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Short-term variations in response distribution to cortical stimulation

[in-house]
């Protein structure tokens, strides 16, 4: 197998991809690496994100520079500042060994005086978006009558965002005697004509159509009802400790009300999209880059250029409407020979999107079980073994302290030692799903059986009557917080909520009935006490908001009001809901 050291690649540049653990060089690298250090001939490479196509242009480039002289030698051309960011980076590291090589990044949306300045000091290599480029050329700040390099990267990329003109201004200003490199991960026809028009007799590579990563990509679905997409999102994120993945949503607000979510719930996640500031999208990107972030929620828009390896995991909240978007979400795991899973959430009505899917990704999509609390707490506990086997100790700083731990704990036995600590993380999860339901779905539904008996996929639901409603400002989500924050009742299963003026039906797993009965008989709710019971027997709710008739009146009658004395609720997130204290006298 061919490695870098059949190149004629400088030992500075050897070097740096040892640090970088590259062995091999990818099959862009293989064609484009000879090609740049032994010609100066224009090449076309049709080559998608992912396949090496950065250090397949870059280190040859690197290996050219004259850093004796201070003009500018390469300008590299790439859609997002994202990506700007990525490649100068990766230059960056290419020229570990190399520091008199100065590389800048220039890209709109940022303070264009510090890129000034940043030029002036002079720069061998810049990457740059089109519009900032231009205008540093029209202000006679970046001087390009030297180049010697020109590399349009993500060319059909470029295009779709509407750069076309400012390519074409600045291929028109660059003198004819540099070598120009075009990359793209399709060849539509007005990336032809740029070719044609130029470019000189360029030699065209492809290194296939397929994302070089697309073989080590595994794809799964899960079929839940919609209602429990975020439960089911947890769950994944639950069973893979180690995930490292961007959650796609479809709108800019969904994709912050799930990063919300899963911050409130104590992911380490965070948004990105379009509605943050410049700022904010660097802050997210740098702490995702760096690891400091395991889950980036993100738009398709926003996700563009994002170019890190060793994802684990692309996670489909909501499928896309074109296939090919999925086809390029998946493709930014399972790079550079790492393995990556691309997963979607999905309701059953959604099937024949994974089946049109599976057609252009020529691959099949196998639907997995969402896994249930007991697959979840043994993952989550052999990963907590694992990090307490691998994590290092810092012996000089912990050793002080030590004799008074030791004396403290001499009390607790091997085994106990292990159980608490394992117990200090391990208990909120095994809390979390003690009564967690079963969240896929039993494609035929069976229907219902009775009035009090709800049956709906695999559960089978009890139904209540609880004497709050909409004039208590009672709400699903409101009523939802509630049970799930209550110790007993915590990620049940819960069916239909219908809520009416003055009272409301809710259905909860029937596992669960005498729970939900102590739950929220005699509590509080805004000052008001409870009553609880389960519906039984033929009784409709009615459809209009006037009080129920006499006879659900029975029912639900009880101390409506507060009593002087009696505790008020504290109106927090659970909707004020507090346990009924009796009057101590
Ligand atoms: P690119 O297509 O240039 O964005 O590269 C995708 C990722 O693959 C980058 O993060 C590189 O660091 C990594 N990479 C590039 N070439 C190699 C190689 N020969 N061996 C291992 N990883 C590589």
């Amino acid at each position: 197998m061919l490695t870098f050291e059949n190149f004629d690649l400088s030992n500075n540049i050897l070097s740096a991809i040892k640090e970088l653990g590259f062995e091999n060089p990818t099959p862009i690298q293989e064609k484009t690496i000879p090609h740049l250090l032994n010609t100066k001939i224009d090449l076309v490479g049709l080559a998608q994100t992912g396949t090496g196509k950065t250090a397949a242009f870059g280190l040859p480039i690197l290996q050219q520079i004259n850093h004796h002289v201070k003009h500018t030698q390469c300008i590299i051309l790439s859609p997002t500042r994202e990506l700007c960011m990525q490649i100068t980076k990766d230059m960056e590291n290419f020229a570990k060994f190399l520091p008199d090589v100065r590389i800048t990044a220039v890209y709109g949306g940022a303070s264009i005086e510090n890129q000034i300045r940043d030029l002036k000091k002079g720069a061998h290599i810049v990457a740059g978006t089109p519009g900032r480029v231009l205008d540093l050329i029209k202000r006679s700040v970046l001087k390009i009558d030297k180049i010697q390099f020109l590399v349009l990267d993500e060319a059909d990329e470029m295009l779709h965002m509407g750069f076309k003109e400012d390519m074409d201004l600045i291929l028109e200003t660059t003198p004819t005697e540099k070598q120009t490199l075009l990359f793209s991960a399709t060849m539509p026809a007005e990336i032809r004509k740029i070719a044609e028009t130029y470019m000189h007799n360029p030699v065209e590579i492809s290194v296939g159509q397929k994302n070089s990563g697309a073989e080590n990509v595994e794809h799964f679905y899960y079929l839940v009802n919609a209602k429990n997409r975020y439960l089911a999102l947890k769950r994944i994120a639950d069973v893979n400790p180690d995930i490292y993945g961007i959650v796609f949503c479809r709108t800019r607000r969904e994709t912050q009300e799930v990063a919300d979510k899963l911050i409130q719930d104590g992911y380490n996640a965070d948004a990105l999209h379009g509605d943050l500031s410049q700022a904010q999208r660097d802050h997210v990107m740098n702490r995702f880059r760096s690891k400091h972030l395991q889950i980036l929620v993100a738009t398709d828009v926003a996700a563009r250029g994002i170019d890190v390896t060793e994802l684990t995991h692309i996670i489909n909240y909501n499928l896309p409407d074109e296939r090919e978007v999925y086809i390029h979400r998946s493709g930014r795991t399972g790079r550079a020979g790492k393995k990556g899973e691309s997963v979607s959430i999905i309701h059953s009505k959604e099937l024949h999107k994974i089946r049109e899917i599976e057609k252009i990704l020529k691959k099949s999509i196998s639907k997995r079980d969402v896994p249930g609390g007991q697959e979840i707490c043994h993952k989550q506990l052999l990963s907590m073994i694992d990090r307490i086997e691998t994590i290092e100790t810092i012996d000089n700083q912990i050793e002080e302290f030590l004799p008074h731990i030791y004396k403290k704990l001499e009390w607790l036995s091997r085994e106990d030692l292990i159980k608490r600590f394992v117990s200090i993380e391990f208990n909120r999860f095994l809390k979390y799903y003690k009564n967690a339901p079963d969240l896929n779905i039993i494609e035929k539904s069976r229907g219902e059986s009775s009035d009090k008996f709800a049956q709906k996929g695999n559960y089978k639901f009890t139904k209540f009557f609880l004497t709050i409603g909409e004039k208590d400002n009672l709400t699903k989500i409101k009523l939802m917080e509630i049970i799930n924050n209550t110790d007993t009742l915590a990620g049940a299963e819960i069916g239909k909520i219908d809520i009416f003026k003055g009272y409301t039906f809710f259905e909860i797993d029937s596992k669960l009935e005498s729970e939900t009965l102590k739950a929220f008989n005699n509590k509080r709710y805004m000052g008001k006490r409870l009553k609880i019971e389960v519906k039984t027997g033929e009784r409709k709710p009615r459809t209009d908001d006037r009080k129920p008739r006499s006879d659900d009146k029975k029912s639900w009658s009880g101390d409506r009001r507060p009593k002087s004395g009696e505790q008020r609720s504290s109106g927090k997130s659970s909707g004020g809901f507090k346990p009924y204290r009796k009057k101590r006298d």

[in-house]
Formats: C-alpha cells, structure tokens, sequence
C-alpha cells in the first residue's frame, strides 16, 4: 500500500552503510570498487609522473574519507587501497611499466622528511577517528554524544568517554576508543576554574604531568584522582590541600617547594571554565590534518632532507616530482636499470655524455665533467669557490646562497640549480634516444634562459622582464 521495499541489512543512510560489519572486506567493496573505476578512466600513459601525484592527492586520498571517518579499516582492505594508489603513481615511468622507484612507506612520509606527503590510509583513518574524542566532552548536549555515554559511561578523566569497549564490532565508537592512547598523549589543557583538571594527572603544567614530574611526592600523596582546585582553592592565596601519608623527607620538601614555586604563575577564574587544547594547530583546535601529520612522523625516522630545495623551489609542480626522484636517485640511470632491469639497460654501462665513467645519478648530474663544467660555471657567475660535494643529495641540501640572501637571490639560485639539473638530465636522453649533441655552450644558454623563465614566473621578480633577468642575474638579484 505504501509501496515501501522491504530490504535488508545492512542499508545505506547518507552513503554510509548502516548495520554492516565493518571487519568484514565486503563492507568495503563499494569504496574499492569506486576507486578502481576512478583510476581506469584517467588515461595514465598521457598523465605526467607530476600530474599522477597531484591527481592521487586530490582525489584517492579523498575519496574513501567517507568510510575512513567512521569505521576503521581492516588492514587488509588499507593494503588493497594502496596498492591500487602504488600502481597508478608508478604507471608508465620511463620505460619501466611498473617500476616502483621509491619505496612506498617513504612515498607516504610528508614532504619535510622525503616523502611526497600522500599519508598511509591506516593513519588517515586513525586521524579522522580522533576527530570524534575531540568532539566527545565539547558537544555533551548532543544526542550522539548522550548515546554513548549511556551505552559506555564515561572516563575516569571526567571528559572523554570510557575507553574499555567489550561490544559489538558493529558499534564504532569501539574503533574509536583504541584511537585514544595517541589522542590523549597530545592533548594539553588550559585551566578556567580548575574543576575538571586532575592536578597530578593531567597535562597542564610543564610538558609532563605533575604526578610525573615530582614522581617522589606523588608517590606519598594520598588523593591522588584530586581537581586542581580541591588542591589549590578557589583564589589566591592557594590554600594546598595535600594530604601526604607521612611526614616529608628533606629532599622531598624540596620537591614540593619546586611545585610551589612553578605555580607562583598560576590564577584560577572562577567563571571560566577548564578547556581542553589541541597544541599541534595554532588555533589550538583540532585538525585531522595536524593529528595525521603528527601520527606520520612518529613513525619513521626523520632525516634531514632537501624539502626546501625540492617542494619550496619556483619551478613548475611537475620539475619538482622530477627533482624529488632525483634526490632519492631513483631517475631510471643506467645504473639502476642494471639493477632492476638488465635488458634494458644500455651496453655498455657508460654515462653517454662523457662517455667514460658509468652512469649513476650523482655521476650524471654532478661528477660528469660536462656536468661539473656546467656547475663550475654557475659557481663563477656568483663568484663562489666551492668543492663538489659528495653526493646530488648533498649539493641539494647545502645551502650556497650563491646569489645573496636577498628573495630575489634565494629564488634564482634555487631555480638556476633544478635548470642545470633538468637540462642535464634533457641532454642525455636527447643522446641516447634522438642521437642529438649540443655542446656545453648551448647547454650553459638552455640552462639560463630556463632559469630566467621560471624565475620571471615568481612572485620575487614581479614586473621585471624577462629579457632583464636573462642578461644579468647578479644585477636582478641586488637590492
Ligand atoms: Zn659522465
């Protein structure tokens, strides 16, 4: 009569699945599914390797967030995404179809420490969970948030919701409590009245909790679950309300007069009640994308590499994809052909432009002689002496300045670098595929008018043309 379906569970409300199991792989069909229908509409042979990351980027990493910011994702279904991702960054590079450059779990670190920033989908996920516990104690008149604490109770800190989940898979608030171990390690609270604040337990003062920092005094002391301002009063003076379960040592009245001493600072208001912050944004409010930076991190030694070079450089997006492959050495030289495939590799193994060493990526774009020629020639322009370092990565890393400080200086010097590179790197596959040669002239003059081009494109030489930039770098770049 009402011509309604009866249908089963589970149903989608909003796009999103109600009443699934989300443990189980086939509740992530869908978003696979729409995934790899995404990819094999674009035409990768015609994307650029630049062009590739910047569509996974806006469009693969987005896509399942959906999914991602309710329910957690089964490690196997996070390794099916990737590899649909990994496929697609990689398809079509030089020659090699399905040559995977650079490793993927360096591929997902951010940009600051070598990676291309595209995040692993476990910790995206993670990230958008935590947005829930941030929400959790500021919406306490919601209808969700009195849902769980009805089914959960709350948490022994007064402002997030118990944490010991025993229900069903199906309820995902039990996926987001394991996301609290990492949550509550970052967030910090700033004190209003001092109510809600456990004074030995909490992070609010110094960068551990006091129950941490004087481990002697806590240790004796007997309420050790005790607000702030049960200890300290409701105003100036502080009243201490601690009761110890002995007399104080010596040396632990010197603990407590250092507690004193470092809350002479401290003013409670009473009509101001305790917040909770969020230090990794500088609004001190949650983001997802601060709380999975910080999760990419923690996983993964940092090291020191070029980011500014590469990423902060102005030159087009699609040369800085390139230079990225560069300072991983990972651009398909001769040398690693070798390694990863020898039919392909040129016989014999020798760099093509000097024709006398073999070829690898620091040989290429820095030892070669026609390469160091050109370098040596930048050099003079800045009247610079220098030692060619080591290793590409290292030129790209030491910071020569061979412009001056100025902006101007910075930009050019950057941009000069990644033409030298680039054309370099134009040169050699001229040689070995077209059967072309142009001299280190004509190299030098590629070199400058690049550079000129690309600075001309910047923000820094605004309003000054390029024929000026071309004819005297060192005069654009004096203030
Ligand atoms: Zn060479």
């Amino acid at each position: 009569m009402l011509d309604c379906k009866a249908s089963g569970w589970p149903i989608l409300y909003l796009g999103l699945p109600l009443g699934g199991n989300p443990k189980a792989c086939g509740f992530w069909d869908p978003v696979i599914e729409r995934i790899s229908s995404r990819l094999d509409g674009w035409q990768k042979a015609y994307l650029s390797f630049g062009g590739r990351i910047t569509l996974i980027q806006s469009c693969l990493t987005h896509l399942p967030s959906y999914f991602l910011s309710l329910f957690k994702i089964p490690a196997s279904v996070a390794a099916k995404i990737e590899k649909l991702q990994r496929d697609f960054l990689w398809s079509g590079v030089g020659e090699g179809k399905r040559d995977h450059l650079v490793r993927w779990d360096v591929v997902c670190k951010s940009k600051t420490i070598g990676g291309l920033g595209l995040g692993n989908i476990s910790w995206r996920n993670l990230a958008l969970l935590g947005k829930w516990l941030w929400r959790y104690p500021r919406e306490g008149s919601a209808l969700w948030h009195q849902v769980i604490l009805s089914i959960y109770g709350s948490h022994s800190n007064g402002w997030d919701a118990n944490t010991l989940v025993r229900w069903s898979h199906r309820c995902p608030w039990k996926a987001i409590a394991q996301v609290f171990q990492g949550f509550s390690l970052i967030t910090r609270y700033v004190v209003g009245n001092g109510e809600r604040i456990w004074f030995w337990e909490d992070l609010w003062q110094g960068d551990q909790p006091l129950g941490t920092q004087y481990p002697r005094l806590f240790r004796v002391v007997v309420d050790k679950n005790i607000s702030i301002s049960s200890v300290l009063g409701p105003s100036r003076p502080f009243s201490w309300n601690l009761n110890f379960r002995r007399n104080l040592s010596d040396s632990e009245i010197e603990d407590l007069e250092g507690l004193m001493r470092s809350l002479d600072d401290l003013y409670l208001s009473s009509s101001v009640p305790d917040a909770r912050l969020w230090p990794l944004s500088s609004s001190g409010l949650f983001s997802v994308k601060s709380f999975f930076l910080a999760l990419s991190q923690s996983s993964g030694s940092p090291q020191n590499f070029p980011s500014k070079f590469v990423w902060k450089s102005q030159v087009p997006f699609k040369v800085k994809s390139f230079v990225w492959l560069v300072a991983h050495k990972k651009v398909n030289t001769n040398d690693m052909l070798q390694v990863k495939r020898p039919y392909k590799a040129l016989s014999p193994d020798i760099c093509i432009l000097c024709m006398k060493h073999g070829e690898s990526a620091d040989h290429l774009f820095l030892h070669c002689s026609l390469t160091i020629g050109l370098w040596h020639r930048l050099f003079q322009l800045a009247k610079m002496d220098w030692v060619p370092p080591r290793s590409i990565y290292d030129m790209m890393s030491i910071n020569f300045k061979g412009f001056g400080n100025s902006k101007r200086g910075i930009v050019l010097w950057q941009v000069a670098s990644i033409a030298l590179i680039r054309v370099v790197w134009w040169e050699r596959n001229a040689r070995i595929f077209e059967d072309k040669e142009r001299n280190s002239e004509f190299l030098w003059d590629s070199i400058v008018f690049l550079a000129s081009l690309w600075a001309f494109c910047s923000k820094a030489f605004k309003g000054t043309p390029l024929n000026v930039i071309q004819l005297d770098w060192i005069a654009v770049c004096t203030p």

Patterns of responses in the cerebral cortex can vary, and are influenced by pre-existing cortical function, but it is not known how rapidly these variations can occur in humans. We investigated how rapidly response patterns to electrical stimulation can vary in intact human brain. We also investigated whether the type of functional change occurring at a given location with stimulation would help predict the distribution of responses elsewhere over the cortex to stimulation at that given location. We did this by studying cortical afterdischarges following electrical stimulation of the cortex in awake humans undergoing evaluations for brain surgery. Response occurrence and location could change within seconds, both nearby to and distant from stimulation sites. Responses might occur at a given location during one trial but not the next. They could occur at electrodes adjacent or not adjacent to those directly stimulated or to other electrodes showing afterdischarges. The likelihood of an afterdischarge at an individual site after stimulation was predicted by spontaneous electroencephalographic activity at that specific site just prior to stimulation, but not by overall cortical activity. When stimulation at a site interrupted motor, sensory or language function, afterdischarges were more likely to occur at other sites where stimulation interrupted similar functions. These results show that widespread dynamic changes in cortical responses can occur in intact cortex within short periods of time, and that the distribution of these responses depends on local brain states and functional brain architecture at the time of stimulation. Similar rapid variations may occur during normal intracortical communication and may underlie changes in the cortical organization of function. Possibly these variations, and the occurrence and distribution of responses to cortical stimulation, could be predicted. If so, interventions such as stimulation might be used to alter spread of epileptogenic activity, accelerate learning or enhance cortical reorganization after brain injury.

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